This may be obvious to you, but it will be helpful to spell this out. Can you articulate to our readers a few reasons why it is so important for a business or organization to have a diverse executive team?

Having a diverse executive team allows an organization, firm, or corporation to make decisions that benefit everyone and grow the impact and reach of your work. It’s also a matter of the ‘bottom line’. Without the diversity of thoughts and experiences in developing business strategies or running an organization, mission and key goals will miss the very global nature of how our society functions and will impact the ability of the organization to be successful and nimble in today’s business environment.

I see this every day at LISC NYC, the organization of which I am the executive director. Our team is built of 14 staff members, all of whom are either minority or female New Yorkers. The diversity of our team leads to the broadest range of ideas for how we can effect change and generate impact in the communities we serve.

We all come from different backgrounds and life experiences, and for that reason, we all interpret circumstances differently, and it’s that interpretation that helps devise an array of solutions and ideas that can be considered.

Also, as leaders in the business, corporate, and civic world, it’s on us to ensure that our leadership is diverse. If we don’t lead from the front on this critical issue of diversity & inclusion, then who will?

Ok. Here is the main question of our discussion. You are an influential business leader. Can you please share your “5 Steps We Must Take To Truly Create An Inclusive, Representative, and Equitable Society”. Kindly share a story or example for each.

  1. Acknowledge that inequality is systemic. Until we truly acknowledge that inequality can be found in all corners of business, government, and everyday life and that inequality is the system upon which our nation was built, then we will never make real progress towards creating an inclusive and equitable society. This is step one in business, but it is also step one for our society as a whole.
  2. Be committed to looking at precisely where in the system inequity is and unapologetically work to address and change those inequities. Like everything else in business and in life, the only way to fully address a problem is to directly address its root cause. In the case of inequity, it’s built into our system of being, which will require a systemic approach to address it fully.
  3. Recognize that everyone is not going to be willing to make these changes. It’s easy to get down on ourselves, or down on our society, for everyone not doing enough to make the world a fairer more just place. The truth of the matter is that inequality is so engrained in society that its difficult at this point to expect that everyone will strive to be truly inclusive. But keep pushing. Also, it’s important to realize that adherence is not equal to buy-in. Do what you can to address inequity and inequality in your daily life, and let your action be the motivator for those around you. Nonetheless, if the system itself is fixed so that inequities are not allowed and our system is truly equal — personal biases and philosophies will be irrelevant and not used to create division or prohibit inclusion.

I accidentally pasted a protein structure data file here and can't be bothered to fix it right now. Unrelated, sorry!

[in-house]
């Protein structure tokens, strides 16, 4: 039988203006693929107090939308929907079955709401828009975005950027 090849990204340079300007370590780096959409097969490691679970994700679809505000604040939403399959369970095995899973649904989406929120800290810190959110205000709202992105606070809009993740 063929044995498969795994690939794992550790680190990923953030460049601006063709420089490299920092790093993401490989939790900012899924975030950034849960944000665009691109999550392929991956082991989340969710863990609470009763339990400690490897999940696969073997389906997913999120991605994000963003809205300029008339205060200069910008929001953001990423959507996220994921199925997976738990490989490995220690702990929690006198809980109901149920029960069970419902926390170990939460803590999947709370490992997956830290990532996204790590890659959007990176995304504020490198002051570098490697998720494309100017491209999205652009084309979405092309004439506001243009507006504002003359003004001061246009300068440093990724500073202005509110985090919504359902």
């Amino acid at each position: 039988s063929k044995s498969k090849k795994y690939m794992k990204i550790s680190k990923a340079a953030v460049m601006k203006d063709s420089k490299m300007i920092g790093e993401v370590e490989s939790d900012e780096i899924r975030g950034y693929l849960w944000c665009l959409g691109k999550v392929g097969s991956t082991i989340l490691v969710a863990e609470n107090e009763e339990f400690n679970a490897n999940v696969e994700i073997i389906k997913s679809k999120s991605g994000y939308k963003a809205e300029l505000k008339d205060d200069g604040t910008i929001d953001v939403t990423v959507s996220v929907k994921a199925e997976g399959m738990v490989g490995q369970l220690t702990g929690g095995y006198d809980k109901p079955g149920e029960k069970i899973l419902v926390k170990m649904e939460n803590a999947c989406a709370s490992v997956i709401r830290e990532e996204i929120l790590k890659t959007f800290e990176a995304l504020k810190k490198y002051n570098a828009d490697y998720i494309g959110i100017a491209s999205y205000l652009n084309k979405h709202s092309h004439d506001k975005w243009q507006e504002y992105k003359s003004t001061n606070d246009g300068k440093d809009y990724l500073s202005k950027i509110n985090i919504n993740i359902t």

4. Ensure that inclusivity is paramount to how you do business. Inclusivity must be broad. When we are conducting business, our focus should always be on inclusivity — it must always be paramount. Inclusivity should be a foremost consideration when we choose whom we do business for and with, how we staff our organization, how we build our policies, what we advocate for internally and externally. Inclusivity isn’t the side-show; it must be the show.
  5. Hold ourselves accountable. As leaders in business, people are always watching. It’s critical that we always hold ourselves accountable and that we live by these concepts of diversity & inclusion, both in the office and in our daily and personal lives.

We are going through a rough period now. Are you optimistic that this issue can eventually be resolved? Can you explain?

There’s been positive progress recently, and as I’ve noted before, this moment that some might call a boiling point has been boiling longer than it has during previous points of guilt, pain, and action.

That said — outside of guilt which still seems somewhat palpable across the country, there has yet to be any real permanent action towards systemic change outside of talk.

I’m optimistic because what is there without optimism, but, systemically, I still don’t think we’ve taken even a first step to addressing the racial injustices that our nation was built upon.

Is there a person in the world, or in the US, with whom you would like to have a private breakfast or lunch, and why? He or she might just see this, especially if we tag them. 🙂

Mellody Hobson. What an extraordinary story of success as a Black woman who accepts and so unapologetically and eloquently messages the struggles that we Black woman face as we seek to excel in our society.

How can our readers follow you online?

You can follow the work of my incredible organization, LISC NYC by visiting our website, following us on Twitter, or checking in on our LinkedIn page.

This was very meaningful, thank you so much. We wish you only continued success on your great work!